Hauraki Gulf Fishing Report - June 17th, 2022

Winter snapper feeding on open sand

As murphy’s law has it, you do someone a favour by taking out the family to spread the ashes of a loved one, and all I could see were masses of snapper on the edge of the foul and contour line on the eastern side of the Rangitoto channel.

This would be the first time in many a year when there was no bait on board, and to have a quick flick with a soft-bait even for me, would be a bit rude.

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The next day I shot out to the same area only to find the snapper had moved and were now in small schools spread out on the muddy sand rather than the foul. As these fish are on open sand [area 1 spot 9], anchoring accurately, so the stern of the boat is in line with the fish is critical. Winter snapper feeding on the open sand lightly crunch crabs and shellfish so they will quickly tear up softer baits like pilchards. Ideally, I needed firmer bait such as mullet of kahawai.

The good Lord who looks after drunks and small children (for which I qualify on both counts!) rewarded me with the first bait being taken before it hit the bottom by a kahawai. Scaled, cut into thin strips and rigged on a lightly weighted 7 0/0 hook cast it well astern before slowly letting line out until it hits the bottom. With no slack line, you are in direct contact with the bait, allowing you to see and feel every tiny bite.

The advantage of long, firm strip baits on open sandy bottom type is the snapper tend to pick it up, chew on it, then move off with it in their mouths, allowing you to feed out line till they stop and take it down. From the subtle tack, you are often inclined to think these are small fish, but when hooked, they turn out to be in the 35-42 cm range – great for the table.

I cannot get over the price of diesel. The cost of topping up the tanks is similar to an airfare to Rarotonga. With the launch needing the diesel tanks topped up and wanting to make the most of one of the few windless and warm winter days, I slowly idled over to Rangitoto for a quick fish before fuelling up.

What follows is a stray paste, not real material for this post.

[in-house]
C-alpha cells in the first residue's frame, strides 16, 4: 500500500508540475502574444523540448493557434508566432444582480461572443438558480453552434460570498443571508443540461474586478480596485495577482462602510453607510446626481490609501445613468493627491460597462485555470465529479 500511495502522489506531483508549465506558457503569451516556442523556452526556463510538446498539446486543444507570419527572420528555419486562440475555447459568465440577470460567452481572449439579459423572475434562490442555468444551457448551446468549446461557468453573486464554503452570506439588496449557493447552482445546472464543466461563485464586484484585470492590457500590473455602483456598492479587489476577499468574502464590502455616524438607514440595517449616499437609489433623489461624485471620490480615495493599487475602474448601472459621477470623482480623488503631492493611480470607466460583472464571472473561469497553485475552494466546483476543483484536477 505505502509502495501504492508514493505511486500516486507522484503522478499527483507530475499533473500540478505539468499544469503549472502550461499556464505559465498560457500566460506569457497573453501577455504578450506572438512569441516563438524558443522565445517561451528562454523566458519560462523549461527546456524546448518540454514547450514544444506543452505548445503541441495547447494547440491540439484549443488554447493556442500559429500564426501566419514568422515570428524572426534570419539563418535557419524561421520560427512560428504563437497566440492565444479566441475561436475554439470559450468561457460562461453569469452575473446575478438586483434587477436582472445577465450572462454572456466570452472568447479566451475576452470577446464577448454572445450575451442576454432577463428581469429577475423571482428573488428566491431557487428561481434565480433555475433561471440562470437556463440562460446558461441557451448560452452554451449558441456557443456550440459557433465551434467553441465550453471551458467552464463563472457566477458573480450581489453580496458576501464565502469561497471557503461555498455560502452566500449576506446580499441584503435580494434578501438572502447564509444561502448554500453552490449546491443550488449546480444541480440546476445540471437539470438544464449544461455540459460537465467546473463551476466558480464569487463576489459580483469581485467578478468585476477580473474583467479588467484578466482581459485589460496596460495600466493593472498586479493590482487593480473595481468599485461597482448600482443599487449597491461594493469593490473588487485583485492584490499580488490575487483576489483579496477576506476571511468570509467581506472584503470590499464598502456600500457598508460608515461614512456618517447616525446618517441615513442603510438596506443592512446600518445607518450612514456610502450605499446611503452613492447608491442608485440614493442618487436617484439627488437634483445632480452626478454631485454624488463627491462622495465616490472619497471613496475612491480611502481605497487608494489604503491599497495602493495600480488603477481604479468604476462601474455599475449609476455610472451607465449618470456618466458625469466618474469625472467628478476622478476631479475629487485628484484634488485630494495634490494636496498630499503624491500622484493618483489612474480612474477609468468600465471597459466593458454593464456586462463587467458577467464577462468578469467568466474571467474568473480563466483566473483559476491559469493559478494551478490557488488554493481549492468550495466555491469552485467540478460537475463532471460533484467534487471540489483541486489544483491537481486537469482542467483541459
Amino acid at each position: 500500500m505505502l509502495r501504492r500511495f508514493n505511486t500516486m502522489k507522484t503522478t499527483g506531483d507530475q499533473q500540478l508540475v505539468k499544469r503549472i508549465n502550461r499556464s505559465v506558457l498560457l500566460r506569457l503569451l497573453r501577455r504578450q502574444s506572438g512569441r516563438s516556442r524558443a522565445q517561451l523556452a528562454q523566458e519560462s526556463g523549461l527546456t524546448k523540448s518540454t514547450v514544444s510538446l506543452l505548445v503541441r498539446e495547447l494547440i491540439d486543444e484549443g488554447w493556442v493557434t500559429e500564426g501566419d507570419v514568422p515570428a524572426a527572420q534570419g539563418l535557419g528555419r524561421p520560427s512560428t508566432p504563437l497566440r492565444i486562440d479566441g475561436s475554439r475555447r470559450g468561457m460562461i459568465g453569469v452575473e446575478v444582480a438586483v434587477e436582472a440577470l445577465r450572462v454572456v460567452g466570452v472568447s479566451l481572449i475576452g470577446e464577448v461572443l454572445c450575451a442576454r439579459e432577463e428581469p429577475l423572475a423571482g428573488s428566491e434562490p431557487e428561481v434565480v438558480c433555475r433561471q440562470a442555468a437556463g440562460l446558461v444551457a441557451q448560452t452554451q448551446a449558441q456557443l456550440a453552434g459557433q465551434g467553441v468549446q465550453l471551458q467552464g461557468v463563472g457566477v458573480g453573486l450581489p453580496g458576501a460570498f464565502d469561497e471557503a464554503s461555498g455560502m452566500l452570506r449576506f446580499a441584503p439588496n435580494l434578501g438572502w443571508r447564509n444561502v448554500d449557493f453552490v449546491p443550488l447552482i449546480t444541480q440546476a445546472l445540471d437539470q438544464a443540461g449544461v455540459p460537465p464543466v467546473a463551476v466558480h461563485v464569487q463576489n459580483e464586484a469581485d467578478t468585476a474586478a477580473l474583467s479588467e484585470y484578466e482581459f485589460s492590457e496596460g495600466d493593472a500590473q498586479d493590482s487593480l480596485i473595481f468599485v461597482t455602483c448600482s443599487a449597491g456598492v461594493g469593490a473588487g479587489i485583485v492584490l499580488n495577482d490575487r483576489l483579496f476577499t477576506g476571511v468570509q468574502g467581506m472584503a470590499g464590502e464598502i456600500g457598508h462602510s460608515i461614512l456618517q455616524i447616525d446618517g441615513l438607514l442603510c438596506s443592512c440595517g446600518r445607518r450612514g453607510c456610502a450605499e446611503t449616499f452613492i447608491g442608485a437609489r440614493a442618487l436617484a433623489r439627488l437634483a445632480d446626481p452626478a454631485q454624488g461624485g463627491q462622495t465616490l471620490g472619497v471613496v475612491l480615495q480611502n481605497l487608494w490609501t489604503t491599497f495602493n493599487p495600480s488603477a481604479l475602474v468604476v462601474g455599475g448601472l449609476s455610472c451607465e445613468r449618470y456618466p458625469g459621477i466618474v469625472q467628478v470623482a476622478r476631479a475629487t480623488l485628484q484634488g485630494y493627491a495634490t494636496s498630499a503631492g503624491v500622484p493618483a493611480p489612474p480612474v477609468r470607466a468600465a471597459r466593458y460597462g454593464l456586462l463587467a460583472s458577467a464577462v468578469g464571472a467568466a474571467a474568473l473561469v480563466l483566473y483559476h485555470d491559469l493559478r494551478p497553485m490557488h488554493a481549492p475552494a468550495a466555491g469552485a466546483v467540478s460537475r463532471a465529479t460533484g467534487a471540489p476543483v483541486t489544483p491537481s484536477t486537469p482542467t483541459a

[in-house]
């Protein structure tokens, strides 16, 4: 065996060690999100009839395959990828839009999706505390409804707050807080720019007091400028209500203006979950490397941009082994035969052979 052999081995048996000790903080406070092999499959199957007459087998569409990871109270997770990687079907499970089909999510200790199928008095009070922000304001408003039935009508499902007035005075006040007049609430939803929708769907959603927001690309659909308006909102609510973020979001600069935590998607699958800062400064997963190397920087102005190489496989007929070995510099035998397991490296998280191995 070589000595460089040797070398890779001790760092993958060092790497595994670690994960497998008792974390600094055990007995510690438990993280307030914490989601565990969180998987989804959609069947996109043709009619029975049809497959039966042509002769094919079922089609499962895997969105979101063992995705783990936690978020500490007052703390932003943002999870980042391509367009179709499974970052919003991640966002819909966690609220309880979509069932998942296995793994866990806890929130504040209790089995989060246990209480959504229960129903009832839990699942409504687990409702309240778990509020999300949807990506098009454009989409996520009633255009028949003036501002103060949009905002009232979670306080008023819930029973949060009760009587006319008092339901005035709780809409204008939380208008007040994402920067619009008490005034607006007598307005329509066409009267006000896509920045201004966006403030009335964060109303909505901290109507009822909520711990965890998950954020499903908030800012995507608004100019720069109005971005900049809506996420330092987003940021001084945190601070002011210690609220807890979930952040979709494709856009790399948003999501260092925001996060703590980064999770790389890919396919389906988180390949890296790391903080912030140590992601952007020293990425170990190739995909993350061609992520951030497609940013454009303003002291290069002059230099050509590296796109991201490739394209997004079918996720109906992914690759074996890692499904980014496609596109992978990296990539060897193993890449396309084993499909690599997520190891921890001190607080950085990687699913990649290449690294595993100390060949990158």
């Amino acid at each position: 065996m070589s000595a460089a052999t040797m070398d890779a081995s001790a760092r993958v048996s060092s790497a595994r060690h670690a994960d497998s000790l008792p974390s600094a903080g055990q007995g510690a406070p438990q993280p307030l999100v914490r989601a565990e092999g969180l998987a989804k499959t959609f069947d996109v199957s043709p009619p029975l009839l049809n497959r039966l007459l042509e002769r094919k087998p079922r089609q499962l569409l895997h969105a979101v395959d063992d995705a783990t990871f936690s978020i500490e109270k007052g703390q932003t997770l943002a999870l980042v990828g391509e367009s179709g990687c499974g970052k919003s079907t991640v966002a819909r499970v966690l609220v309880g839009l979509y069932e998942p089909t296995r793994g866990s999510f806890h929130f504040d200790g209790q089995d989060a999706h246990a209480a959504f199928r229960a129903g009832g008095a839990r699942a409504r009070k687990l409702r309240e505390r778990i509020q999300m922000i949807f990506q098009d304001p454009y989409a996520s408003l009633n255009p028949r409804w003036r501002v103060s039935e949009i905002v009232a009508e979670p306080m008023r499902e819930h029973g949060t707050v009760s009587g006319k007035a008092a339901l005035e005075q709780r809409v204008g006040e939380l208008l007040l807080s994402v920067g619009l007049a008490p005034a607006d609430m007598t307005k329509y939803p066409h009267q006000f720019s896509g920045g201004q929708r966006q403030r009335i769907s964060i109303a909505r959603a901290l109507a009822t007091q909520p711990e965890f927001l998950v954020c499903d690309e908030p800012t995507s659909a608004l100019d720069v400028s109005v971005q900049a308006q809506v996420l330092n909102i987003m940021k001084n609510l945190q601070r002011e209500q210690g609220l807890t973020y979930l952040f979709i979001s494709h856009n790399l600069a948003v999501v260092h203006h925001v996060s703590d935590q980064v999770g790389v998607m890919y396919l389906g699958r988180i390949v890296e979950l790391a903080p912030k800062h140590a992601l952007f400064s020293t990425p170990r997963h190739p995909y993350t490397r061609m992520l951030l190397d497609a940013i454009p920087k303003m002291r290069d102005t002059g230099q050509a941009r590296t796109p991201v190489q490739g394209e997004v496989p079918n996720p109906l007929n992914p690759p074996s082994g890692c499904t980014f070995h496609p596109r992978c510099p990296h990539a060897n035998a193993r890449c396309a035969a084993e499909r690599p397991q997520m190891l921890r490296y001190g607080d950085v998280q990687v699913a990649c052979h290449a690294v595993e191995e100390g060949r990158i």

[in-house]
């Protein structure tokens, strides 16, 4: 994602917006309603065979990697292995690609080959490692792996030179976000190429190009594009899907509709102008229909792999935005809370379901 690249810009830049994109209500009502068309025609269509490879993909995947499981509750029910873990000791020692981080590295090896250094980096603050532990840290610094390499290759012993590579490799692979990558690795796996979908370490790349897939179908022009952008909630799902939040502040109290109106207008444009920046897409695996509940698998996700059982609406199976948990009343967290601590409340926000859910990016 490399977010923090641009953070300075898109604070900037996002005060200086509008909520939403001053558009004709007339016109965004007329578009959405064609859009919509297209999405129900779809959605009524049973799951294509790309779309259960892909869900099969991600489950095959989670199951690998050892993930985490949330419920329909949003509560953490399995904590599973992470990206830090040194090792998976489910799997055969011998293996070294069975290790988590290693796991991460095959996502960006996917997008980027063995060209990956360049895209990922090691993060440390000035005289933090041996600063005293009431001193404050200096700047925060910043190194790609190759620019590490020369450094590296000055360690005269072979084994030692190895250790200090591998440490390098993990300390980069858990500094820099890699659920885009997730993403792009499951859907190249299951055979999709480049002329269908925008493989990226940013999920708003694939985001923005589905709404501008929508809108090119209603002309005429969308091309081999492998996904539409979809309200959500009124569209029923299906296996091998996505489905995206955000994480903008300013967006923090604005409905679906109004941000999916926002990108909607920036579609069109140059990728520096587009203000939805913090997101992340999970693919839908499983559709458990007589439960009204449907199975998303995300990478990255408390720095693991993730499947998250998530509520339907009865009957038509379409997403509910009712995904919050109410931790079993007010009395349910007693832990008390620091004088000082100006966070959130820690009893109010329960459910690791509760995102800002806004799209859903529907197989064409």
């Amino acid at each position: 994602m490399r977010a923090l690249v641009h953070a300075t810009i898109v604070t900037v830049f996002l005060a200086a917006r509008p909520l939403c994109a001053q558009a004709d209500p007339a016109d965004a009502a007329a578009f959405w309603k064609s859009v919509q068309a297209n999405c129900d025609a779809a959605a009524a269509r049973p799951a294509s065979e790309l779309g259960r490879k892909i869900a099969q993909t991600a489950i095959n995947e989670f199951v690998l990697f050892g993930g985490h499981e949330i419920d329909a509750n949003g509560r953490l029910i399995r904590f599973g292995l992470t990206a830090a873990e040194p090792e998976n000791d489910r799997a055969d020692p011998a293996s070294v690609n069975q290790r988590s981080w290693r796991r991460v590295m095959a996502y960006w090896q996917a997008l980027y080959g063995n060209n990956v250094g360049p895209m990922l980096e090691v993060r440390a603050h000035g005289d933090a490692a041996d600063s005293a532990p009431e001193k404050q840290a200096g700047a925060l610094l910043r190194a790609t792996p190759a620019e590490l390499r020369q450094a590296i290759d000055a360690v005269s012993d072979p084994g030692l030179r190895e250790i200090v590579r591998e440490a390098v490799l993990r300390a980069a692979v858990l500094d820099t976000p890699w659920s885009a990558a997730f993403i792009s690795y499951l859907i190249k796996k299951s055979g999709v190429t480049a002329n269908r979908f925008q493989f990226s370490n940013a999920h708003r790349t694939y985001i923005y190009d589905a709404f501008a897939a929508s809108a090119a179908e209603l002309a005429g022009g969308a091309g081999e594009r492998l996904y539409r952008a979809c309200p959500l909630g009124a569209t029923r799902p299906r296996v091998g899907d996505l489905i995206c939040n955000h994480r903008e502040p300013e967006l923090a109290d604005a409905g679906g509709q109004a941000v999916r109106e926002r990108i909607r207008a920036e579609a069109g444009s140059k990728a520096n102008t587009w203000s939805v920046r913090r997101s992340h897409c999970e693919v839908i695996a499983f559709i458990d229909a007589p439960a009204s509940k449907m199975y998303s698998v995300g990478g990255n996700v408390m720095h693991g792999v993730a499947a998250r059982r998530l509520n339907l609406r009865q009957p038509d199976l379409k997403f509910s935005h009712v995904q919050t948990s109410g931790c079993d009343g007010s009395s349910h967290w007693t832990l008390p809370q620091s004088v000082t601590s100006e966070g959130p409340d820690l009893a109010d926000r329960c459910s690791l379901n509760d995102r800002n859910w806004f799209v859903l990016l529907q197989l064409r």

Faced with expensive fuel costs, I tend to fish closer to Auckland than ever before. With the amount of snapper habitat around Rangitoto, Motutapu, and Browns Island, no matter which way the wind and tide run, there is always a spot to target without breaking the bank.

With sixty years fishing the inner gulf, I know where to and how to target even the slightest bit of foul or disseminate what snapper marks look like on a flat sandy bottom. In my book Hauraki Gulf Fishing Hot Spots, I have shared my knowledge and experience via screenshots of the bottom and chart plotter, along with GPS coordinates and all the info you need to know about how and when to fish each spot.

You will be surprised as to how many spots are so close to Auckland; not only will this help you to be able to have a better chance of catching fish, but it will also pay for itself in fuel savings. There are only two spots I occasionally fish that I will not reveal: tiny areas of shoreline that would be quickly overfished if I went public with them.

You cannot often go fishing within a 15-minute run from the Oraki breakwater when the moon phase is all bad, toss out a bait and be hooked up on a 42 cm snapper within minutes. Within 20 minutes, I had a limit of snapper and was on the way home. If you have a slight nor-west wind and an incoming tide, check out  Area 1 Spot 10, where the bottom is relatively flat, but a few little bumps and hollows hold fish year-round. Being close to the Rangitoto shoreline, snapper tend to come out from the foul to feed on the shellfish in the area; over the years I have worked out that before you anchor, think about the strength of the tide so you will lay towards the bits of structure.

The talk on the ramps and marinas is that everyone has struggled for a decent feed. I have said it many times before, but over the winter months, you need to have everything possible in your favour - good bait, patience,  a change of light if possible, and a well-made and followed game plan. Stick to the one spot and fish it well.

Bruce Duncan

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